Whether the platform was social media, the Arab Spring, the courtroom or the battlefield, each brought a wealth of passion, a deep-seated sense of purpose and an incredible intellect to the proverbial -- and literal -- table. Through countless discussions, conversations, debates and laughing fits, we sought out each other's counsel on issues as noble as First Amendment law and global health equity and as (refreshingly) normal as whether multiple rounds of dessert were contextually acceptable. Each night, I returned to my room in the wee hours of the morning, intellectually exhilarated and deeply humbled. Each morning, I awoke anew, ready to see what ideas -- and adventures -- would lie ahead. As I now work alongside other delegates on various joint collaborations, these discussions continue unabated. I already know that this discourse will shape my worldview for years to come -- and I am elated to have found such incredible partners on the path toward a life spent in the service of humanity. I would be remiss if I did not mention the flawless work done by the Academy's staff prior to, during or following the Summit. Their collective warmth, humor, professionalism and guidance provided the foundation upon which this phenomenal Summit was built. I intend to continue meaningful interaction with them -- and with the Academy itself -- in the months ahead, aiming to deepen and strengthen the bonds formed during these few days. After all, after an experience such as this, how could I not work to ensure a lifetime spent in such inspiring company?

Given the clarity the Summit has already provided as I prepare to emerge from residency training into the task of "getting my hands dirty" in advancing the human right to health, as Admiral Blumenthal described it, I can only hope to pay this immense debt forward -- by whatever means possible. That debt is one that I owe to many, with Admiral Blumenthal foremost on that list. Since our first interaction years ago, Admiral Blumenthal's model of a physician-leader in the public service, one committed to meaningful action across sectors, has motivated me to do better. Her steadfast belief in my potential -- as exemplified by her nomination to this Summit -- is incredibly humbling. I continue to look to her example as I work to ensure that this honor is ultimately deserved.

In closing, I must admit my incredulity as to why I, in the "first third of life" as delineated by David Rubenstein, have encountered such good fortune. It is my hope that this debt is one that I will repay in the decades ahead, via a combination of time, sweat, passion and sacrifice. I can think of no greater means by which to fulfill that debt -- and to fulfill the faith that others have afforded me.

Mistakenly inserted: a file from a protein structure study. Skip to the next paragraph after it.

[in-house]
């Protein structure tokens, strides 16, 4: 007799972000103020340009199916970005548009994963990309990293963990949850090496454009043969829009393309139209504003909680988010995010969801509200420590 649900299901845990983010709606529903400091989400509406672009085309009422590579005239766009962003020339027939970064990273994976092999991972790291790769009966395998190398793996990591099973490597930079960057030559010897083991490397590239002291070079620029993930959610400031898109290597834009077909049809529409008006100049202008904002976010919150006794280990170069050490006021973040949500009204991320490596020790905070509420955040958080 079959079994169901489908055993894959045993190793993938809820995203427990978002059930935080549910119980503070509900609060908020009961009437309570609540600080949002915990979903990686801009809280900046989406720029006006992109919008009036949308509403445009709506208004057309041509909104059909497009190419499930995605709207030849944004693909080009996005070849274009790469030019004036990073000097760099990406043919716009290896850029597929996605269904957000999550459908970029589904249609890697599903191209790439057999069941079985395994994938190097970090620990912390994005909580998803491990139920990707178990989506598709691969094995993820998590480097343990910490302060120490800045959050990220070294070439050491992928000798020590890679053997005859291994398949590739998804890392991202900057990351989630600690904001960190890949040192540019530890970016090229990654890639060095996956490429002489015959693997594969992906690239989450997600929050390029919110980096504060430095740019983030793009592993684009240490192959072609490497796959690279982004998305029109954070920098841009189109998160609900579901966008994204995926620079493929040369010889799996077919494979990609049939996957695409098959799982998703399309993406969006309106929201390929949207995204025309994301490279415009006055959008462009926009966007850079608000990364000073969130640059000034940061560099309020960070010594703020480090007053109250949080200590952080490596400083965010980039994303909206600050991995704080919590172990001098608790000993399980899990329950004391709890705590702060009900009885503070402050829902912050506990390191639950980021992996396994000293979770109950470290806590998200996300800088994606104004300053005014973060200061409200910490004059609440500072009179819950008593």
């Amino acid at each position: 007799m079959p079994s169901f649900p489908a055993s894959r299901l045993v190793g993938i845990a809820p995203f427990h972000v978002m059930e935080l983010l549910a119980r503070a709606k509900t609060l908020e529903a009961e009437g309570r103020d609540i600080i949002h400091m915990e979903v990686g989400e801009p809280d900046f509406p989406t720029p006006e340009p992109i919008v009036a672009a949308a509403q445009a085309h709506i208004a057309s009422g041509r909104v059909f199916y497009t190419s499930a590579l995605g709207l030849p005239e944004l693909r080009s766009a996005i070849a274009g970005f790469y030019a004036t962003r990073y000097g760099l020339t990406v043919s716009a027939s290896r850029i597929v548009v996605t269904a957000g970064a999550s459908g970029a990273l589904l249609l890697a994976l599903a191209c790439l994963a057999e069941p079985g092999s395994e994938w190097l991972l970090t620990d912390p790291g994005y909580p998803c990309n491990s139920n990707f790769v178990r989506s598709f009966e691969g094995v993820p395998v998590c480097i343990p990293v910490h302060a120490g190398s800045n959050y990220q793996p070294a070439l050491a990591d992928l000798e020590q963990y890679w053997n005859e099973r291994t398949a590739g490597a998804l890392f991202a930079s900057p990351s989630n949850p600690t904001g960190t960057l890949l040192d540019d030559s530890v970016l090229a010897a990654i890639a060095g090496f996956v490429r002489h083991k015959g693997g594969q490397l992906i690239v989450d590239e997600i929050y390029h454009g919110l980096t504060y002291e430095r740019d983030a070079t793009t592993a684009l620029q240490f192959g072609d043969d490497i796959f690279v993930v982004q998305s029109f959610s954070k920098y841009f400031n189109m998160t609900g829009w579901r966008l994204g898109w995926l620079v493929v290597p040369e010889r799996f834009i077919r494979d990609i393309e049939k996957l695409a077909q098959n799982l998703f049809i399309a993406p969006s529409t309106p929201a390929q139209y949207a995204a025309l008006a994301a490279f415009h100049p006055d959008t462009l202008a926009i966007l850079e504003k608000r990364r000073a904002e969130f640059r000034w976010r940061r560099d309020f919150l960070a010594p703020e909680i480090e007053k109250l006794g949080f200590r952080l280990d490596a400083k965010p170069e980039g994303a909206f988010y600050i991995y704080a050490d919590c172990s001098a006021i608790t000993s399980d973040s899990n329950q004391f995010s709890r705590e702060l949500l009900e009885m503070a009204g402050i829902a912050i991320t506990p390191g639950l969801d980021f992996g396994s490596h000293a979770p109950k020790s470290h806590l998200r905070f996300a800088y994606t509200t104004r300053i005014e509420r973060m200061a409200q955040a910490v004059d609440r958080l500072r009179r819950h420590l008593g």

Above all, however, that debt is one I owe to both you and Mr. Reynolds. Thank you, sincerely, for your generosity, your vision and your unyielding commitment to a higher purpose.

I sincerely hope our paths will cross again.

With gratitude and respect,

Ali Khan, M.D., MPP
Clinical Resident in Medicine
Yale-New Haven Hospital and the Yale School of Medicine

A graduate of the University of Nairobi with a degree in computer science, Philip Thigo was part of the team that computerized Kenya's election process for the first time. For six years he worked in the headquarters of Foundation El Taller in Tunis, Tunisia. As a coordinator for its international youth program, he organized efforts in ten countries in Europe, Africa, Asia and South America. In 2007 he returned to Nairobi and joined the Social Development Network (SODNET) as Program Associate for Strategy and Partnerships. He co-founded the INFONET Innovation Program at SODNET, assisting NGOs in the adoption of new technology, and leading high-tech election observation efforts in Kenya, Tanzania, Uganda and Zambia.

November 9, 2012

Catherine B. Reynolds
Chairman and Chief Executive Officer
Catherine B. Reynolds Foundation
Washington, D.C.

Dear Mrs. Reynolds,

Please receive my warm greetings from Nairobi, in the hope that this note finds you well.

I would like to express my profound gratitude for the opportunity to participate in the 50th Annual Academy of Achievement Summit last week. There are no words imaginable that can capture the invaluable experience, relationships and inspiration: perhaps befitting of these dark and dangerous times where the world has truly run out of its imagination.

After much reflection, I return to my work and colleagues with renewed strength, informed by a wealth of knowledge from different life journeys: poets, scientists, musicians, justices, techies, visionaries, venture capitalists and pilgrims of life.

The Academy was truly a celebration of life with one unique message: that the personal is indeed the political, humility, focus on the belief in making what may seem impossible possible, amid the noise and haste: to challenge the mind constructs that tell us we can't.

I come from people that understand the values of inclusion, for we are dawned by the burden of history that is tied to the notion of exclusion from opportunity. And for this, I say thank you for the invitation. Perhaps best expressed in words that resonate with my culture: Asante sana! and as my Arab friend would say, Thank you, for you.

Please also express my appreciation for the guiding lights, the whispers and ushers who pointed our way, even in those late nights. The quiet individuals working in the dark to make our stay comfortable. To all your team and staff, it was a joy to catch a glimpse where possible, an occasional smile and handshake.

In closing, I once met a lady from India who said she had a gift for me, that it cannot be touched, or carried, but can only be passed on from one person to another.